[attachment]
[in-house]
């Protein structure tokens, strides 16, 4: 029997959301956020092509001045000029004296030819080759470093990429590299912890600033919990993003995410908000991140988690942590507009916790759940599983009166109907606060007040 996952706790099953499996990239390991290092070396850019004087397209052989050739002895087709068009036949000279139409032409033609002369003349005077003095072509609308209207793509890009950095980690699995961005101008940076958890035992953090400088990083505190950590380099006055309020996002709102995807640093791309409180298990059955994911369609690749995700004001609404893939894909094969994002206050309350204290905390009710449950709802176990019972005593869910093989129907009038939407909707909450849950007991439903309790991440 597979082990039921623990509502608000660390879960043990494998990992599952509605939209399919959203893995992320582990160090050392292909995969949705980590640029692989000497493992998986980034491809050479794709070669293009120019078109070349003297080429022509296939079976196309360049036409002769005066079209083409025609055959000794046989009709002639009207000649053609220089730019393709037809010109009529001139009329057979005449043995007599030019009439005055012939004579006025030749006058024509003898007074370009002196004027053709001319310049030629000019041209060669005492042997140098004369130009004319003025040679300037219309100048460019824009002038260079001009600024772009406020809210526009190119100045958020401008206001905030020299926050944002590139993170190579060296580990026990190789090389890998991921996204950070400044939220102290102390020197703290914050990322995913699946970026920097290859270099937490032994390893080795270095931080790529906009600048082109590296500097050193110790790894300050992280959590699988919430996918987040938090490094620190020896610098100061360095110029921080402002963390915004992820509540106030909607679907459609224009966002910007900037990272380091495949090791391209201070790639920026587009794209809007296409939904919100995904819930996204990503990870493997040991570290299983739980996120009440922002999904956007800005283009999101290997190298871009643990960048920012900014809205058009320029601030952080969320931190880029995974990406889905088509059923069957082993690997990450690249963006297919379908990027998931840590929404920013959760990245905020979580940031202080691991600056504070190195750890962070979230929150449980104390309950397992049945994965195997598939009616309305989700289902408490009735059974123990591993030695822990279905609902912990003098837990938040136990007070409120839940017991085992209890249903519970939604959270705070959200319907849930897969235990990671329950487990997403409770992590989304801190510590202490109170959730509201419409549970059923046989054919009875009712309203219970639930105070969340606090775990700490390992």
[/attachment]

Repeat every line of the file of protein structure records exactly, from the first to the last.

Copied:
[in-house]
């Protein structure tokens, strides 16, 4: 029997959301956020092509001045000029004296030819080759470093990429590299912890600033919990993003995410908000991140988690942590507009916790759940599983009166109907606060007040 996952706790099953499996990239390991290092070396850019004087397209052989050739002895087709068009036949000279139409032409033609002369003349005077003095072509609308209207793509890009950095980690699995961005101008940076958890035992953090400088990083505190950590380099006055309020996002709102995807640093791309409180298990059955994911369609690749995700004001609404893939894909094969994002206050309350204290905390009710449950709802176990019972005593869910093989129907009038939407909707909450849950007991439903309790991440 597979082990039921623990509502608000660390879960043990494998990992599952509605939209399919959203893995992320582990160090050392292909995969949705980590640029692989000497493992998986980034491809050479794709070669293009120019078109070349003297080429022509296939079976196309360049036409002769005066079209083409025609055959000794046989009709002639009207000649053609220089730019393709037809010109009529001139009329057979005449043995007599030019009439005055012939004579006025030749006058024509003898007074370009002196004027053709001319310049030629000019041209060669005492042997140098004369130009004319003025040679300037219309100048460019824009002038260079001009600024772009406020809210526009190119100045958020401008206001905030020299926050944002590139993170190579060296580990026990190789090389890998991921996204950070400044939220102290102390020197703290914050990322995913699946970026920097290859270099937490032994390893080795270095931080790529906009600048082109590296500097050193110790790894300050992280959590699988919430996918987040938090490094620190020896610098100061360095110029921080402002963390915004992820509540106030909607679907459609224009966002910007900037990272380091495949090791391209201070790639920026587009794209809007296409939904919100995904819930996204990503990870493997040991570290299983739980996120009440922002999904956007800005283009999101290997190298871009643990960048920012900014809205058009320029601030952080969320931190880029995974990406889905088509059923069957082993690997990450690249963006297919379908990027998931840590929404920013959760990245905020979580940031202080691991600056504070190195750890962070979230929150449980104390309950397992049945994965195997598939009616309305989700289902408490009735059974123990591993030695822990279905609902912990003098837990938040136990007070409120839940017991085992209890249903519970939604959270705070959200319907849930897969235990990671329950487990997403409770992590989304801190510590202490109170959730509201419409549970059923046989054919009875009712309203219970639930105070969340606090775990700490390992």